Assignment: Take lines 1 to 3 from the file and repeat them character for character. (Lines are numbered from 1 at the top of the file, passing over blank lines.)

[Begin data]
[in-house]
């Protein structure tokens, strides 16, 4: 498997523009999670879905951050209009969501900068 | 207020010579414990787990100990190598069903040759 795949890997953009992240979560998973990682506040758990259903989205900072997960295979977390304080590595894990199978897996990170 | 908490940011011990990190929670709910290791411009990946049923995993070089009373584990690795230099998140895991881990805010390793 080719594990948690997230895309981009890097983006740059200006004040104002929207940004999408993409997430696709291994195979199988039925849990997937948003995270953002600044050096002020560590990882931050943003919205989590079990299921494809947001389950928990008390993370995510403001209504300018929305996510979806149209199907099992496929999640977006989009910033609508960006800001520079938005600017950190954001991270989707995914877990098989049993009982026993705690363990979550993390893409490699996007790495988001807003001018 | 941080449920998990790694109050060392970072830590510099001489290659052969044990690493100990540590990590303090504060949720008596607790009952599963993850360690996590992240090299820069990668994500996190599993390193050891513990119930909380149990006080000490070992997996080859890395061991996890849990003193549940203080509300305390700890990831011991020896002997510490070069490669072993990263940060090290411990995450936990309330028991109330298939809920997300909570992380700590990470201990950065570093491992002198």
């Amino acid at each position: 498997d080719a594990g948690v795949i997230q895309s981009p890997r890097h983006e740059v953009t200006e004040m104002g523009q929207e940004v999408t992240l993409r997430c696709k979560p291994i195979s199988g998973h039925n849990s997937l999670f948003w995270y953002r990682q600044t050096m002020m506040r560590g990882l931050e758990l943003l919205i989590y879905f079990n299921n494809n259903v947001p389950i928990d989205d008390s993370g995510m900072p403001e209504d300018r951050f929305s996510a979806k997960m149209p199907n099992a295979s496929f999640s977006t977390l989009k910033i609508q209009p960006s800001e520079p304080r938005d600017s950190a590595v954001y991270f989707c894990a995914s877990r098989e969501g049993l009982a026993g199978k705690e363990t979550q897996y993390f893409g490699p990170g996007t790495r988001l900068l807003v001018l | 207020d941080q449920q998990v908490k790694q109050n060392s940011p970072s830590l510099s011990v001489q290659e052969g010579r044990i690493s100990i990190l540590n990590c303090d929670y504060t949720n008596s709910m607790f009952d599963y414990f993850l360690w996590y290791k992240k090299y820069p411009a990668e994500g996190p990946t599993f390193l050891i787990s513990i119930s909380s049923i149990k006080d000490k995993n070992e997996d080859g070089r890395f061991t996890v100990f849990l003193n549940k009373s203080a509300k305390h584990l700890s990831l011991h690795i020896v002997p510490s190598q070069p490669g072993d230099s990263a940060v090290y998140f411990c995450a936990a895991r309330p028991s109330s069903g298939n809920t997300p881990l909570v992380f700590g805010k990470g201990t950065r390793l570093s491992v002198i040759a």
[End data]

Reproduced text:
[in-house]
């Protein structure tokens, strides 16, 4: 498997523009999670879905951050209009969501900068 | 207020010579414990787990100990190598069903040759 795949890997953009992240979560998973990682506040758990259903989205900072997960295979977390304080590595894990199978897996990170 | 908490940011011990990190929670709910290791411009990946049923995993070089009373584990690795230099998140895991881990805010390793 080719594990948690997230895309981009890097983006740059200006004040104002929207940004999408993409997430696709291994195979199988039925849990997937948003995270953002600044050096002020560590990882931050943003919205989590079990299921494809947001389950928990008390993370995510403001209504300018929305996510979806149209199907099992496929999640977006989009910033609508960006800001520079938005600017950190954001991270989707995914877990098989049993009982026993705690363990979550993390893409490699996007790495988001807003001018 | 941080449920998990790694109050060392970072830590510099001489290659052969044990690493100990540590990590303090504060949720008596607790009952599963993850360690996590992240090299820069990668994500996190599993390193050891513990119930909380149990006080000490070992997996080859890395061991996890849990003193549940203080509300305390700890990831011991020896002997510490070069490669072993990263940060090290411990995450936990309330028991109330298939809920997300909570992380700590990470201990950065570093491992002198």
């Amino acid at each position: 498997d080719a594990g948690v795949i997230q895309s981009p890997r890097h983006e740059v953009t200006e004040m104002g523009q929207e940004v999408t992240l993409r997430c696709k979560p291994i195979s199988g998973h039925n849990s997937l999670f948003w995270y953002r990682q600044t050096m002020m506040r560590g990882l931050e758990l943003l919205i989590y879905f079990n299921n494809n259903v947001p389950i928990d989205d008390s993370g995510m900072p403001e209504d300018r951050f929305s996510a979806k997960m149209p199907n099992a295979s496929f999640s977006t977390l989009k910033i609508q209009p960006s800001e520079p304080r938005d600017s950190a590595v954001y991270f989707c894990a995914s877990r098989e969501g049993l009982a026993g199978k705690e363990t979550q897996y993390f893409g490699p990170g996007t790495r988001l900068l807003v001018l | 207020d941080q449920q998990v908490k790694q109050n060392s940011p970072s830590l510099s011990v001489q290659e052969g010579r044990i690493s100990i990190l540590n990590c303090d929670y504060t949720n008596s709910m607790f009952d599963y414990f993850l360690w996590y290791k992240k090299y820069p411009a990668e994500g996190p990946t599993f390193l050891i787990s513990i119930s909380s049923i149990k006080d000490k995993n070992e997996d080859g070089r890395f061991t996890v100990f849990l003193n549940k009373s203080a509300k305390h584990l700890s990831l011991h690795i020896v002997p510490s190598q070069p490669g072993d230099s990263a940060v090290y998140f411990c995450a936990a895991r309330p028991s109330s069903g298939n809920t997300p881990l909570v992380f700590g805010k990470g201990t950065r390793l570093s491992v002198i040759a």